I’m a vegetarian so when I watched the Netflix Street Food documentaries, I was looking out for street stalls in Singapore that sold delicious food that I was able to eat, like putu piring!
When I saw the Singapore episode on Netflix, featuring the story of Ms Aisha Hashim who returned from her life as a successful pastry chef in the US to work on her families putu piring stall, I knew I had to visit. Previously to the programme, it was featured in the Singapore Michelin guide and has received numerous accolades on top of that.
Getting to Haig Road
The Haig Road stall from the Netflix show can be found on Maps.me and it’s only a short 5-minute walk from the Ang Mio Kio MRT station.
Putu piring means ‘dessert plate’ and it’s made from steamed rice flour and gula Melaka (palm sugar from Melaka in Malaysia), served with grated coconut and pandan leaves.
Putu piring origins
The Netflix documentary series is not without its controversy, as putu piring it is not strictly Singaporean in origin, so it has drawn critics for its inclusion in this episode above other more typical dishes.
Street food is so close to the heart of its makers and so rooted in a nation’s culture that it’s perhaps not surprising that it’s drawn the ire of traditional food lovers. Some commentators have accused the show of poor research as well as being exploitative and ‘poverty porn’.
While producers need to work on their representation, in the meantime it is good publicity for street food vendors and it really whets the appetite of travellers around the world.
It is very surprising that Malaysia wasn’t featured in the Asia portion of Netflix’s Street Food as it has some of the most incredible food of the continent. I’m no huge foodie by any means, but I took a cooking class in Penang, snacked at Melaka’s Jonker Street and joined in the Kuching Food Festival.
I enjoyed every bite of it, as Malaysia is frankly, a food haven as it’s influences are so diverse and far-reaching. Pretty much all of Asia, as well as Arabia and the Middle East, are represented here and done well, so even vegetarians like me can join in. Everyone is welcome.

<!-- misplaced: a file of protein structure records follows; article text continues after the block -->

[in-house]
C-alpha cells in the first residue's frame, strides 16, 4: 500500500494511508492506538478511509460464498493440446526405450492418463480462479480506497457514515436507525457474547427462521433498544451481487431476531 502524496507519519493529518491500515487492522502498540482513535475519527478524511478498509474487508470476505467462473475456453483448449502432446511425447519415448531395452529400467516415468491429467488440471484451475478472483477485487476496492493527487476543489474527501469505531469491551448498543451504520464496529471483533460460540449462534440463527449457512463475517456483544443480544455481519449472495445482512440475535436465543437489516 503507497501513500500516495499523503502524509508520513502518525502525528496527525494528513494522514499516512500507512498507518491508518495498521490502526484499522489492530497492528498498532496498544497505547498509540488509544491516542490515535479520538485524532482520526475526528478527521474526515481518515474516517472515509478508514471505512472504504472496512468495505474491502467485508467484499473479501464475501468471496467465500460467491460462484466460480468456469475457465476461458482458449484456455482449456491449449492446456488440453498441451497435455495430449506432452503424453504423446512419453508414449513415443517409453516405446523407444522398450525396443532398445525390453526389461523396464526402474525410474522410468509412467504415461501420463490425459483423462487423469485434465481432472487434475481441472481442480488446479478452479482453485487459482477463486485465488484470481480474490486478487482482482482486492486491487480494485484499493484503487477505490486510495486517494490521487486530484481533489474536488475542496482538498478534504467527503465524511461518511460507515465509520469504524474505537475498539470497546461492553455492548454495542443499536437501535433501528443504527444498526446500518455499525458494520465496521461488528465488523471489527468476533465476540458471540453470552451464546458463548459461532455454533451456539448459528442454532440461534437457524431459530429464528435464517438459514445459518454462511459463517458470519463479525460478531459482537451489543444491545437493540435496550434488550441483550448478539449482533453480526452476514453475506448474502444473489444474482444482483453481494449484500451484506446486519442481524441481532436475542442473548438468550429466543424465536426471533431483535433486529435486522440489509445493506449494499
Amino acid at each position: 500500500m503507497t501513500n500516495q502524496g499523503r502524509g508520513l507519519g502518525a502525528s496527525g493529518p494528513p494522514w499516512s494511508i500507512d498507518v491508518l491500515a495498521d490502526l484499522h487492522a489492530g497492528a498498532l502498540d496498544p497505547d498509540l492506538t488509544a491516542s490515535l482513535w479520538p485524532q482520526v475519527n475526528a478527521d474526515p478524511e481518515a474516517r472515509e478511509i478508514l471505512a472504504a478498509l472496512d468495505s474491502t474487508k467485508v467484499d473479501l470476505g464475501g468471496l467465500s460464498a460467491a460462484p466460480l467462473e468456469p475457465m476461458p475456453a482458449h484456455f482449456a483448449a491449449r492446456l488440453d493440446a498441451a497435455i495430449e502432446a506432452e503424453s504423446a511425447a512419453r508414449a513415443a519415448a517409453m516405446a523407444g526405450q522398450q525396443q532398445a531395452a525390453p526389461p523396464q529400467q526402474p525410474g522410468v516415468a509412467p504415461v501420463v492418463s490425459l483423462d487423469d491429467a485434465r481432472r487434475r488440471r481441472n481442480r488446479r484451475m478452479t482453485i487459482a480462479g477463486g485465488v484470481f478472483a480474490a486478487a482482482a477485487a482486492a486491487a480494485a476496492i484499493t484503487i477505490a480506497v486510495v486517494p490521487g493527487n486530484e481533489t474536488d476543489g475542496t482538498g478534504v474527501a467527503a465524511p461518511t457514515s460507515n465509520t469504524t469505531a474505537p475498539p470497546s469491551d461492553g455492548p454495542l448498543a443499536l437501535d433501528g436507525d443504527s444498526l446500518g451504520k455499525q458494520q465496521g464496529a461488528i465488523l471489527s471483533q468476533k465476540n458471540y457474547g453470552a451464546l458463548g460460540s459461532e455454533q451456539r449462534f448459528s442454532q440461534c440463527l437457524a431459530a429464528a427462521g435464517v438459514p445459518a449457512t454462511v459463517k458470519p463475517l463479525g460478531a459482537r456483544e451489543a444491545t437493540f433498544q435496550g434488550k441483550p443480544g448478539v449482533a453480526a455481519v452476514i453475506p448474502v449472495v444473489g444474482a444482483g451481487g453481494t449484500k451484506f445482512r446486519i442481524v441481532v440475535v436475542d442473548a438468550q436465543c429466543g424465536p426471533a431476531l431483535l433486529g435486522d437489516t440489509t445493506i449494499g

Making putu piring
Preparing putu piring is an extremely time-consuming process for a dessert that appears relatively simple. The sugar is now refined by a machine and the metal moulds that you can see in the pictures have replaced the coconut husks that were used before.
I didn’t know what to expect when I arrived at 4.30pm so I was thrilled that there was no queue and that I was served straight away. I watched the rhythmic construction of the putu piring as they make it in the little bowls right in front of you, then wrap it in paper. One portion of 5 cakes costs only $3.50 in Singaporean dollars which is around $2.50 US.
They have diversified into chocolate, durian or coconut flavour of putu piring but I went for the original flavour. It’s best to eat it hot as that’s why they make it on the spot and the palm sugar bursts out when you bite it.
Tasting putu piring
I took my putu piring to go as a queue started to form as soon as I got mine. It seems to get busy at 5pm, so I would go before then to beat the crowds that arrive once the working day ends. I found putu piring to be great comfort food and the coconut that it’s served with is so refreshing.
The origins of this Malay desert are thought to be Indian, which makes sense to me as they reminded me of the idly steamed rice cakes that I ate in South India, but sweet instead of savoury. I highly recommend going if you’ve got time to swing by, as it really is delicious! I’m not surprised that Netflix decided to feature putu piring in their Singapore episode, as it is a wonderful experience.
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